If history connoisseurs find the geopolitical history and development of Bangalore as a city in this book fascinating, food connoisseurs will find the cuisine of Bangalore to be a gastronomical delight. The author has devoted pages and pages on the various restaurants here, from the well-known MTR to the local upahara bhavans. Udupi cuisine began to flourish in the city as Shivalli brahmins, especially around the areas of Basavangudi & Malleswaram set up the first Udupi restaurants in the city. Udupi restaurants set an unparalleled, excellent quality of food as all the dishes made & served were meant to be offered to the Lord, and hence, no compromise on the ingredients was tolerated.
Other unusual food joints began to make their mark in the city. The McDonalds-inspired Cafe Darshini, which was an instant success due to it’s excellent South Indian food and friendly prices, the Nammura hotel which sells all its dishes by weight & the By 2 Cafe, which served filter coffee along with four dishes on the menu- idli, vada, khara bhaat (upma) and kesari bhaat ( sooji halwa).
While one side of Bangalore had its traditional, all vegetarian Udupi fare , the other had vindaloo , fish-n-chips and beef in the form of Koshy’s, originally named Parade Cafe. Set up keeping the English crowd of the cantonment area in mind, Koshy’s did brisk business as it provided the English with a taste of their much beloved non vegetarian food in what seemed to be a vegetarian’s paradise.Food in Bangalore today has branched out. There is hardly any cuisine one cannot get here, be it the ubiquitous Chinese or the slightly rare Korean, but one can still find little gems of South Indian food in certain pockets of the city.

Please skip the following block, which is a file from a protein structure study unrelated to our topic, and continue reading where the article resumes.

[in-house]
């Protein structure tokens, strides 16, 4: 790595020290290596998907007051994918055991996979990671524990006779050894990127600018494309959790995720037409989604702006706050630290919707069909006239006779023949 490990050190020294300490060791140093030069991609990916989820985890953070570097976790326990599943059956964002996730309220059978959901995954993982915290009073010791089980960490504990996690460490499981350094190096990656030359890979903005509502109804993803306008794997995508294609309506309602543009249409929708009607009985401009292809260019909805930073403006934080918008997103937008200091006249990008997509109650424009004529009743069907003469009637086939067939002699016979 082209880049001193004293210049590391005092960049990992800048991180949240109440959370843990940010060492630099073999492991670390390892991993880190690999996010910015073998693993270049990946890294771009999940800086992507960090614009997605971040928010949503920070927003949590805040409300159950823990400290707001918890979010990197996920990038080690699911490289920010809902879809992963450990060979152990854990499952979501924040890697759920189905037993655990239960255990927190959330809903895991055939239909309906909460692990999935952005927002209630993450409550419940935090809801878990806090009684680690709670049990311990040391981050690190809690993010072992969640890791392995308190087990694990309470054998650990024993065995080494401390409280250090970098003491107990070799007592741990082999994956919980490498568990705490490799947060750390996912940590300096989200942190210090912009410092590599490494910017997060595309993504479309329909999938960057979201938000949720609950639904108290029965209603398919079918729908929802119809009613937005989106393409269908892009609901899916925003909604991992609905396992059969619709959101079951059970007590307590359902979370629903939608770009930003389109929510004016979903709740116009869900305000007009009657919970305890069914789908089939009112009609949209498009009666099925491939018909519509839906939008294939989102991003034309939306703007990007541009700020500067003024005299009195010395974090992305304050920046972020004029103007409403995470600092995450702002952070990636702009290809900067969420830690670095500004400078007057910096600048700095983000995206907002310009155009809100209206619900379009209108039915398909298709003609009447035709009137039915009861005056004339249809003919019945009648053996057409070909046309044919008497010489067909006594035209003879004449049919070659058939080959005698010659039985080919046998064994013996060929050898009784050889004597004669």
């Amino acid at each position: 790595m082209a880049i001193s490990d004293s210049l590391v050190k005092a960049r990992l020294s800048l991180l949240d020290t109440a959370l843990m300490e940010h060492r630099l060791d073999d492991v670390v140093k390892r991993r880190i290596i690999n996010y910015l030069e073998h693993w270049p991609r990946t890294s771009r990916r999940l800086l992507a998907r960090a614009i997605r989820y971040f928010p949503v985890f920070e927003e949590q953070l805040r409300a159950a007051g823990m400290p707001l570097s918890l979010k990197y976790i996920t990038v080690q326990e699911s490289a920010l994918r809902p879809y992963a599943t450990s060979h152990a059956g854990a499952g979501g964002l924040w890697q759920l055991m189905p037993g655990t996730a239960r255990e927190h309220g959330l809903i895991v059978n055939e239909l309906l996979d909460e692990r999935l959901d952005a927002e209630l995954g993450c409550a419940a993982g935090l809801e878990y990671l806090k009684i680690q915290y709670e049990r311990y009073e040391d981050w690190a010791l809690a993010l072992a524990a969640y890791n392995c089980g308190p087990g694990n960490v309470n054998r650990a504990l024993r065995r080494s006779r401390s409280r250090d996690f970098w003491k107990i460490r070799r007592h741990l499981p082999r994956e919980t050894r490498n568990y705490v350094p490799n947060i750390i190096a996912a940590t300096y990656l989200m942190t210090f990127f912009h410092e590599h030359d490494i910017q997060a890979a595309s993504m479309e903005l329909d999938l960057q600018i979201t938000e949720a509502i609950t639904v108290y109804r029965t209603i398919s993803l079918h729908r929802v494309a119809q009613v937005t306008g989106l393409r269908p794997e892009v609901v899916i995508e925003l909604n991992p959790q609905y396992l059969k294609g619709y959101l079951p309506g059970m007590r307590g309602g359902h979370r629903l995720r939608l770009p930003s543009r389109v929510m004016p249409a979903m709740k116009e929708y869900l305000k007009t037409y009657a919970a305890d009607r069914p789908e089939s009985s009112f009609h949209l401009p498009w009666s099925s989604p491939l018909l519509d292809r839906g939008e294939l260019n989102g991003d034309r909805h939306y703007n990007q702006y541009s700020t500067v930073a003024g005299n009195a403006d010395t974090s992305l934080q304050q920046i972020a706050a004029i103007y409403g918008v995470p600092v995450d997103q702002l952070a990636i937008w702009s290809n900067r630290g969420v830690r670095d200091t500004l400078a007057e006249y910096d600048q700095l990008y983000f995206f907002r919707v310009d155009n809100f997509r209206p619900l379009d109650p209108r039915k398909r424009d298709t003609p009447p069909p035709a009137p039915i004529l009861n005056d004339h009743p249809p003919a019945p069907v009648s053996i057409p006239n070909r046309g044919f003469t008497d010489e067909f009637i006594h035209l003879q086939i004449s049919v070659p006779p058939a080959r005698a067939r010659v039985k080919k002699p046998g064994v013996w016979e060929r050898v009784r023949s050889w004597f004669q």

A lost part of Bangalore is the variation in its architecture. Due to the vast presence of Anglo-Indians , beautiful little homes were built in areas as mainstream as MG Road. The acclaimed Goan artist, Mario Miranda finds a connection to Bangalore in the form of his father’s house on St Mark’s Road. The building has been redesigned since, and now houses a banquet hall. According to the book, only 350 out of 823 heritage buildings remain in modern-day Bangalore .No surprise indeed, as any piece of land is being converted into multi-storied apartments.
The theatre and fine arts are deeply ingrained, thankfully till date, in the soul of Bangalore. Carnatic music reigns, mostly in the form of the Bangalore Gayana Samaja, the oldest running music sabha in the country. The 2000s brought in a wave of modern, electro-pop, death-metal music, and spread across the city. Even today, in the old parts of the city, it isn't uncommon to hear strains of classical Carnatic vocals emanating from one house clashing with thrash metal from another, and yet, inexplicably forming music. Theatres such as Ranga Shankara & Bangalore Little Theatre, continue to thrive and generate interest amongst people.
The book is a quick & gripping read, with 5 chapters housed in 128 pages, and easy on the pocket at around Rs 299. The author manages to blend in the present whilst tapping into the city’s past and its cultural & social heritage. Reading this book transported me to the Bangalore of 30 years ago, where ‘ life was orderly and people had the time to greet passing strangers’.
P.S: I decided to follow the author's argument in the Bengaluru vs Bangalore debate - '..this book is in English and I prefer to use the English spelling of Bangalore. If a Kannada version appears someday, I shall insist on Bengaluru' . Needless to say, I have great respect for the language as well as the state of Karnataka.